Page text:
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Limited company buy-to-let criteria is the battleground for lenders

Half a decade ago, there would have been few in the mortgage market who might have predicted limited company buy-to-let as one of the major growth areas in the years ahead. Without reckoning on some considerable government and regulatory intervention, how could they know?

But, that’s exactly what the buy-to-let sector and landlords have been subjected too, and while there appears to be no let up in that regard, the market has shifted to accommodate how landlords might wish to take their portfolios forward and how they can try and secure the mortgage interest tax relief which has been steadily cut for those holding properties in their own names.

While we might not have seen a big move of existing rental properties into limited company vehicles – blame the stamp duty increase for that – landlords are now much more likely to purchase new properties within a limited company vehicle, and because of this, even our very biggest buy-to-let lenders have needed to respond to the shifting nature of the sector.

Indeed, as time goes by, and landlords see how the ongoing cuts to mortgage interest tax relief impact on their profitability, you can’t help wondering if – even with the large stamp duty outlay – landlords might feel they need to bite the bullet and move existing properties (held in their individual names) into those limited companies.

I suspect that if these landlords are looking at holding these properties over the very long-term then a decision might be made to take the stamp duty hit now, rather than later when the property’s value might increase that payment. It is though a fine line to tread as a mortgage adviser and the last thing you should be doing is weighing into such a debate if you’re not also a specialist tax advisor.

Instead, if your client comes with you and wants to discuss this, and they have not already done so with their tax specialist and secured their advice, then you might want to curtail any conversation until they have done so. It may well be the right thing for the client to do but you don’t want to be the individual blamed for such ‘advice’ if its later found out not to be.

Overall, however, the growth in limited company business has come predominantly via new purchase activity and, as mentioned, there are now few buy-to-let lenders who are not offering products for this type of lending. Just last week the Saffron Building Society launched its limited company buy-to-let mortgage and while it perhaps won’t have the considerable impact that its mutual cousin, Nationwide, did when it moved into the sector, it is another potential product option for advisers with clients in this market.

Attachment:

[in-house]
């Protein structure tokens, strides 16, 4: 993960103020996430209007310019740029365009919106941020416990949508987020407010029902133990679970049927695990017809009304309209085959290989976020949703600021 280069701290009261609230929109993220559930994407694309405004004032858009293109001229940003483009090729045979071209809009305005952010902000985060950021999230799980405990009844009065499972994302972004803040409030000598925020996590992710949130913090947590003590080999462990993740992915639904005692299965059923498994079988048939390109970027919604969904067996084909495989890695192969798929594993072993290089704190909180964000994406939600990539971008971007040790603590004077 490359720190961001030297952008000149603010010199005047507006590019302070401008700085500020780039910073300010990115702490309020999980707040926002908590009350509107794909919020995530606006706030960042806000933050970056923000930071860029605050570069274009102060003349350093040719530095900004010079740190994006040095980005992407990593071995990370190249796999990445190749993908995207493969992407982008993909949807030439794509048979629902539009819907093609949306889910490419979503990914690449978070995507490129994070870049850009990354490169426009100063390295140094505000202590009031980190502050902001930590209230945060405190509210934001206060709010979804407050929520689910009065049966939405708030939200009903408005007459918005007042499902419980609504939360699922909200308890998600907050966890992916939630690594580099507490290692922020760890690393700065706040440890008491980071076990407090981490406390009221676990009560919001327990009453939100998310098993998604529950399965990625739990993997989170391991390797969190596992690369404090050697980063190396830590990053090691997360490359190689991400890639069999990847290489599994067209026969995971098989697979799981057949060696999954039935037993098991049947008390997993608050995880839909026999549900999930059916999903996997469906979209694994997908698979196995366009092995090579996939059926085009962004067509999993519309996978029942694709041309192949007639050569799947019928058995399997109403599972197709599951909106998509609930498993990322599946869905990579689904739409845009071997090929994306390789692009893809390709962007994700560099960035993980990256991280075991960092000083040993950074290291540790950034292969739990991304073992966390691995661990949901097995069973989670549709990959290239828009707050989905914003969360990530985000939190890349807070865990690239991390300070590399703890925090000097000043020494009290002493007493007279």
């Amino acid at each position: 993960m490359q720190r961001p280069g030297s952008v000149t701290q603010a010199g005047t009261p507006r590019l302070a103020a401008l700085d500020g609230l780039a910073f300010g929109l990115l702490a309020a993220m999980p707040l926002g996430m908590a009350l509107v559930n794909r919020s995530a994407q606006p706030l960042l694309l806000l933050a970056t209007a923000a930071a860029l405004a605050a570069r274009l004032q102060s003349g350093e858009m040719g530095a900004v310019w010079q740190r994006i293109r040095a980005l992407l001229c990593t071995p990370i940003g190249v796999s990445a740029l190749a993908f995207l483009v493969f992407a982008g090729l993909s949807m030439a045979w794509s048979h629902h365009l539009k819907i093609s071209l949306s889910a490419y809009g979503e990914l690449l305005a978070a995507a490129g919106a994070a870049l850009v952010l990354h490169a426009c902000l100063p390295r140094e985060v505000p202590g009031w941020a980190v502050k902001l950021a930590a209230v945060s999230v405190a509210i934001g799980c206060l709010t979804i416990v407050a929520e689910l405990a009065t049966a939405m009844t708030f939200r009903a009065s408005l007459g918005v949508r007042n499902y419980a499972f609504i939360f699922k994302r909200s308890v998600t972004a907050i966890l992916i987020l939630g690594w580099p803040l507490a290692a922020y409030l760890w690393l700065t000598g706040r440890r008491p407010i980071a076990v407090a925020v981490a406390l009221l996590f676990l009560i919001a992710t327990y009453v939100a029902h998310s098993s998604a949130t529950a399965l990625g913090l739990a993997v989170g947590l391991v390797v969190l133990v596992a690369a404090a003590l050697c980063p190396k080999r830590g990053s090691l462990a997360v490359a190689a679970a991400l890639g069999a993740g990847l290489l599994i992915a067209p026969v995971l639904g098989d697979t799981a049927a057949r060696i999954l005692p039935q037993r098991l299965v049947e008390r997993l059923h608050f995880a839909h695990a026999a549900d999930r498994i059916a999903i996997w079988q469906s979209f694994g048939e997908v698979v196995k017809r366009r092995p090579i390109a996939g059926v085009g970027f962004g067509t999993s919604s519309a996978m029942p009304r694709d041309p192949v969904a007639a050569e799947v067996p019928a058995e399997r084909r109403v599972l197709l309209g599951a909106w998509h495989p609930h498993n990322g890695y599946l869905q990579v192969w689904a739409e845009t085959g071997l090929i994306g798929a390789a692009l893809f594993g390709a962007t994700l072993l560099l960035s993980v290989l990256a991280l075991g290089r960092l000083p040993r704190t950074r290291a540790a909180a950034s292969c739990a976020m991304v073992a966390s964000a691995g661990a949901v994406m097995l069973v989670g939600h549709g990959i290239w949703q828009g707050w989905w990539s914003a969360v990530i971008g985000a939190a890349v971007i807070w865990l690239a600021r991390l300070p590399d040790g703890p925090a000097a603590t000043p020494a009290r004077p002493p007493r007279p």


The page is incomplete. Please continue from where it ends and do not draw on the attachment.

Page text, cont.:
Indeed, you might perhaps say that the limited company buy-to-let client is now incredibly well served in terms of product numbers, and the real battleground for lenders is around the criteria they offer to landlords. Pricing is competitive but what seasoned portfolio landlords are likely to want is a significant degree of flexibility in terms of the administration burden placed upon them in trying to secure a mortgage.

We’ve certainly seen a shift in this direction too, with a number of lenders not requiring business plans now or insisting on a complete run-down of every other property in the portfolio, when it is unrelated to the property which requires a mortgage. While the client’s existing portfolio should be understood, and I completely understand why lenders don’t want to be over-exposed to one landlord or indeed certain types of property, lenders might be historically viewed as over-sensitive in this area. Again, that appears to be changing as increased competition has made itself felt.

There is also an argument that we are at saturation point when it comes to buy-to-let propositions. I saw a recent roundtable of ostensibly bridging lenders who voiced a similar concern and appeared to be coming to the common-sense view that, while they might wish to be involved in the buy-to-let market, unless they could come to it without something new and unique, or they were willing to go incredibly high up the risk curve, there appeared little point in them moving in that direction.

Overall, however, when it comes to finance options, the market appears to be rosy for landlords. Wider problems around increased costs and decreased profitability might persist, but the tenant demand is there, and if they can get new property at the right price, in the right area, within the right tenant demographic, then buy-to-let remains a strong investment for them. And advisers will be fully in demand to work out the best finance to support their activities.